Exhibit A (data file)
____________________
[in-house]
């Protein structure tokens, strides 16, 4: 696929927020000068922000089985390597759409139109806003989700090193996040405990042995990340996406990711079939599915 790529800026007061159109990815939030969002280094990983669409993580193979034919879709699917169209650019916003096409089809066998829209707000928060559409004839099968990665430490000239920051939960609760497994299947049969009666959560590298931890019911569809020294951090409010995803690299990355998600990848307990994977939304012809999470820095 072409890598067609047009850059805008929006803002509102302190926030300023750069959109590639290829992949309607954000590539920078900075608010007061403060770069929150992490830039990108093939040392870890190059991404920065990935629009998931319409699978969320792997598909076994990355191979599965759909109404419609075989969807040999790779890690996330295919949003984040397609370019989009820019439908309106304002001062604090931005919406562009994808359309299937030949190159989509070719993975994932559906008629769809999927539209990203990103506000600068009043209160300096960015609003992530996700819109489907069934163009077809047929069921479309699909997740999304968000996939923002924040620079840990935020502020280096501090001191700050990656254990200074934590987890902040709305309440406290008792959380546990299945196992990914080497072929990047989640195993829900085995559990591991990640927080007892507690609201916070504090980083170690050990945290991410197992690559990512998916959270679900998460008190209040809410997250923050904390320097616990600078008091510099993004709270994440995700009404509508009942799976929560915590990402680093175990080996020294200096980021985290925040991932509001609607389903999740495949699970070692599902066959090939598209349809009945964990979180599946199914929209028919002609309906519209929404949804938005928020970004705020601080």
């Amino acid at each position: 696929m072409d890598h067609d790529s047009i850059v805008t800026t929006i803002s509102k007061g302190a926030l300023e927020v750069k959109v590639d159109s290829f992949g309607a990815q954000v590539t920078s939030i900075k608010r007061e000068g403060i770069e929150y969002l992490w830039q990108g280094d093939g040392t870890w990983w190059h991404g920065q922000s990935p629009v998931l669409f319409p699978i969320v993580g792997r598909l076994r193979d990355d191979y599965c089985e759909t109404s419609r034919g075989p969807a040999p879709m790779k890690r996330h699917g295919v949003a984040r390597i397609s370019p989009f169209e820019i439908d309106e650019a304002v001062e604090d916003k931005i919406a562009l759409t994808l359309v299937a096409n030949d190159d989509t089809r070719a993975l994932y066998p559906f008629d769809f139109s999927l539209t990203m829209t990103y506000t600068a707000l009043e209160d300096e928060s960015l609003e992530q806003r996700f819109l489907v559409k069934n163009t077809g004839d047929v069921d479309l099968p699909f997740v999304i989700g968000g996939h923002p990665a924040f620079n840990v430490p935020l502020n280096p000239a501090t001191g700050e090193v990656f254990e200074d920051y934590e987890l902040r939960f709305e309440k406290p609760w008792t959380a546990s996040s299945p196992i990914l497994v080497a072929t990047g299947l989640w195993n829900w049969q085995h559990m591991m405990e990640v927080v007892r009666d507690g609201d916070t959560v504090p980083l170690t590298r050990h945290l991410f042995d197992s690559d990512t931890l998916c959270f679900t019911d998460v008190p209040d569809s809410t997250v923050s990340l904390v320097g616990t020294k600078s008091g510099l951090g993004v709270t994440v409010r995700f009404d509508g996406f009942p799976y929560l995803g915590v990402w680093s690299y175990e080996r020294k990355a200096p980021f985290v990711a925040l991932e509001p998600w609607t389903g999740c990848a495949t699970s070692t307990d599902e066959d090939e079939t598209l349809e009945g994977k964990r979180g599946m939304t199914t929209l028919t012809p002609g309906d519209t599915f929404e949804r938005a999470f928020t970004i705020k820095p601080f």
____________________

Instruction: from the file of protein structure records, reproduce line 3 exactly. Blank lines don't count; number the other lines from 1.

């Amino acid at each position: 696929m072409d890598h067609d790529s047009i850059v805008t800026t929006i803002s509102k007061g302190a926030l300023e927020v750069k959109v590639d159109s290829f992949g309607a990815q954000v590539t920078s939030i900075k608010r007061e000068g403060i770069e929150y969002l992490w830039q990108g280094d093939g040392t870890w990983w190059h991404g920065q922000s990935p629009v998931l669409f319409p699978i969320v993580g792997r598909l076994r193979d990355d191979y599965c089985e759909t109404s419609r034919g075989p969807a040999p879709m790779k890690r996330h699917g295919v949003a984040r390597i397609s370019p989009f169209e820019i439908d309106e650019a304002v001062e604090d916003k931005i919406a562009l759409t994808l359309v299937a096409n030949d190159d989509t089809r070719a993975l994932y066998p559906f008629d769809f139109s999927l539209t990203m829209t990103y506000t600068a707000l009043e209160d300096e928060s960015l609003e992530q806003r996700f819109l489907v559409k069934n163009t077809g004839d047929v069921d479309l099968p699909f997740v999304i989700g968000g996939h923002p990665a924040f620079n840990v430490p935020l502020n280096p000239a501090t001191g700050e090193v990656f254990e200074d920051y934590e987890l902040r939960f709305e309440k406290p609760w008792t959380a546990s996040s299945p196992i990914l497994v080497a072929t990047g299947l989640w195993n829900w049969q085995h559990m591991m405990e990640v927080v007892r009666d507690g609201d916070t959560v504090p980083l170690t590298r050990h945290l991410f042995d197992s690559d990512t931890l998916c959270f679900t019911d998460v008190p209040d569809s809410t997250v923050s990340l904390v320097g616990t020294k600078s008091g510099l951090g993004v709270t994440v409010r995700f009404d509508g996406f009942p799976y929560l995803g915590v990402w680093s690299y175990e080996r020294k990355a200096p980021f985290v990711a925040l991932e509001p998600w609607t389903g999740c990848a495949t699970s070692t307990d599902e066959d090939e079939t598209l349809e009945g994977k964990r979180g599946m939304t199914t929209l028919t012809p002609g309906d519209t599915f929404e949804r938005a999470f928020t970004i705020k820095p601080f």